The scene has been repeated in thousands of households throughout the country "I don't need you to tell me what to do," bellows a beligerent teenager to a bewildered parent. "I'll run my ownm life."
Five minutes later than teen is on the phone, with an invitation to go the beach with Chris, who drives down the highway at 900 miles per hour.
"Oh, I'd love to go, but my mom doesn't want me to," the teens says in a voice that you know means relief.
It's not always easy to raise a teenager. As children begin to bridge the gap between childhood and independence, it's hard to know when to hang on, and when to let go.
"Teens want their parents to let go a little, but to leave home available to come back to," says Ed Stone, director of professional services for Roxbury Children's Servies in Boston. He spoke recently at a work shop given by Parents Anonymous (PA), a self-help group for parents concerned about child abuse. "It's the need to pull away from parents, but to have their approval for it."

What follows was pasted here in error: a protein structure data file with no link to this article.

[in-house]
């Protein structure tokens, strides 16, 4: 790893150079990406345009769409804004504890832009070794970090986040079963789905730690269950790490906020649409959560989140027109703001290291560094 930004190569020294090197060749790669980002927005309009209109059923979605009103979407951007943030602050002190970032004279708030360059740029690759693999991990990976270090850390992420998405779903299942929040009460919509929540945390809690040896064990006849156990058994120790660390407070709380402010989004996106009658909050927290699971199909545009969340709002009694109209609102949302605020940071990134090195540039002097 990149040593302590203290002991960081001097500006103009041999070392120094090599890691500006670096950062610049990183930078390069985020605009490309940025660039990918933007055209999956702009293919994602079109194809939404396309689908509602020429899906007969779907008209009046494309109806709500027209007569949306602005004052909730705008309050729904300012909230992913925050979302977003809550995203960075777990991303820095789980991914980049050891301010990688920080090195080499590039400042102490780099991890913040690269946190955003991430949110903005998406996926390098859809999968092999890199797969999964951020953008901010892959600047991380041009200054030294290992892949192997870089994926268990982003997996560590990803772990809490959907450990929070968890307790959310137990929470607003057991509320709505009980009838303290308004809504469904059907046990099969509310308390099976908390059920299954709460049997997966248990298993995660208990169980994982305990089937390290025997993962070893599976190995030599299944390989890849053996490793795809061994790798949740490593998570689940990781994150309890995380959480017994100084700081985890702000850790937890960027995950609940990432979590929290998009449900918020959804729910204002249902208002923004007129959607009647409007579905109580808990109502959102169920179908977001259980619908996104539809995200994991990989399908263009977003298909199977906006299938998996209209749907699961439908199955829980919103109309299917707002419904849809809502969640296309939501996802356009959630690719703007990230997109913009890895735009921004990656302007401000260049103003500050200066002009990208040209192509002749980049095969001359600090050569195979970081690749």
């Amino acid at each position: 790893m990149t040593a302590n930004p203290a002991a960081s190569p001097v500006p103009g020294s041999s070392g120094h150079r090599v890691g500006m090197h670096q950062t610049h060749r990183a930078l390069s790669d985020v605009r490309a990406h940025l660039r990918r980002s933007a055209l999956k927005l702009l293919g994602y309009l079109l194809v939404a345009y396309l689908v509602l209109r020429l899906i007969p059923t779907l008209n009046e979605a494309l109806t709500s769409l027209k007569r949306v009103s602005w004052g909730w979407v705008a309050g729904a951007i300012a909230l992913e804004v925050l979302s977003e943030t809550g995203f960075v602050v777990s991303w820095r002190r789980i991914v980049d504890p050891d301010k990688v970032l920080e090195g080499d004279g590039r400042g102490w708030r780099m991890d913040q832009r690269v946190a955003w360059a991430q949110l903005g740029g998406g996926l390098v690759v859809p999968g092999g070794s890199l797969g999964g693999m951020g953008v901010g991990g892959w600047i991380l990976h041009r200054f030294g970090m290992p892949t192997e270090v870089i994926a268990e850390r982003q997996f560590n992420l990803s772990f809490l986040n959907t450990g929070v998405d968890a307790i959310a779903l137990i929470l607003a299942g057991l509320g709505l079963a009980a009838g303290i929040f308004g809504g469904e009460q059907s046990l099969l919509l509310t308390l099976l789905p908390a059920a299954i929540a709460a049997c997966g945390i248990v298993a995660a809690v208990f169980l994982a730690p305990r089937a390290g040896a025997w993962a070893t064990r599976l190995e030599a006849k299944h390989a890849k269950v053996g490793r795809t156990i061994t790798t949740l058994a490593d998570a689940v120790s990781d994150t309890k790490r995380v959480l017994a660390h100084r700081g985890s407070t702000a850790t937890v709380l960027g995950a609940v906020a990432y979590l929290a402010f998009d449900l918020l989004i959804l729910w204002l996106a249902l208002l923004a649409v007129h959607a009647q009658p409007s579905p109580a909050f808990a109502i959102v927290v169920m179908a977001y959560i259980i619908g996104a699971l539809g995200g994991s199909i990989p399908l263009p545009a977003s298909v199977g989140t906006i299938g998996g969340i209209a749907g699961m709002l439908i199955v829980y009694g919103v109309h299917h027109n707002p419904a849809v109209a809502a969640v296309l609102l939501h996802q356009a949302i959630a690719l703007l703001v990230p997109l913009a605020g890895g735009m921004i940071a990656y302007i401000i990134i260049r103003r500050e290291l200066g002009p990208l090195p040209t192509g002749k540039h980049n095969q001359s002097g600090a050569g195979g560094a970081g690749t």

Unfortunately, sometimes tensions between parents and teens mean confrontation.
Lana is a single mother working hard to keep here family together. In the past, she often hit or spanked her children to discipline them. One day she gave her 13-year-old son a hard slap for "mouthing off." The next thing she knew , her son picked up a kitchen chair and threw it across the room at her.
"Children deal with abuse by being abusive," says Lana, who is now enrolled in a local self-help group of battered parents.
Child abuse is tragically documented. Over 500,000 cases of child abuse are reported each year, and an estimated 1.5 million other cases go unreported.
Murray A. Straus, a sociologist at the University of New Hampshire, says abuse by parents is most frequent when the child is very young. The rate then goes down until the youngster reaches adolescence, when it again becomes more frequent.